A Friends Only Lecture: Building Fake Universes: testing cosmic phy sics with computers

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Building Fake Universes: testing cosmic physics with computersProfessor Carlton Baugh, Durham UniversityComputer simulations have a central role to play in the race to uncover
the ingredients of the Universe and to understand how galaxies are made. The
computer is the cosmologist's equivalent of the chemist's laboratory bench --
new ideas about the composition of the dark matter, the nature of dark energy,
and the impact of supernovae on the gas inside galaxies can be tested out by
trying to build replicas of the real Universe. Success is judged by how close
the computer generated forgeries are to the observed Universe. I will review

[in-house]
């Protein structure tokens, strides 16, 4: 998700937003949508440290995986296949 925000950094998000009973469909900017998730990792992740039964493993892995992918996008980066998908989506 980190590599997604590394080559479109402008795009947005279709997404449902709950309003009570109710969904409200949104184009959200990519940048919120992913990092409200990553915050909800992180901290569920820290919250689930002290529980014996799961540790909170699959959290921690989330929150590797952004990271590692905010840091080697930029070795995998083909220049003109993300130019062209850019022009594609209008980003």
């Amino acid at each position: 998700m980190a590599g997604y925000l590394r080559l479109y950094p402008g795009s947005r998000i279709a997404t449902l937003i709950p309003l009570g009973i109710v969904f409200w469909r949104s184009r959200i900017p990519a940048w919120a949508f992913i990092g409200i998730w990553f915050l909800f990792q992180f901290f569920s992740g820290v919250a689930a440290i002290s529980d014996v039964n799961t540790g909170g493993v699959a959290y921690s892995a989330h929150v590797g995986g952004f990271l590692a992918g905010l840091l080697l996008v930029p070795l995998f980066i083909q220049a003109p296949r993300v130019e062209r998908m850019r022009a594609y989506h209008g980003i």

the current state-of-the-art in simulations of structure formation. Carlton Baugh is a professor in the Department of Physics
at Durham University, and a member of the Institute for Computational Cosmology.
His research interests include modelling the physics of galaxy formation and
devising new ways to measure dark energy using the large-scale structure of the
Universe. He is a member of the Euclid Consortium, the European Space Agency's
Dark Energy Mission, responsible for producing mock catalogues. He's the
project scientist of two Framework Program 7 Marie Curie Projects, the CosmoComp Initial Training Network and the LACEGAL International Research Staff Exchange Scheme. The lecture will be followed by a wine reception in the RAS Library.
Website: www.ras.org.uk
Website: www.ras.org.uk
Website: www.ras.org.uk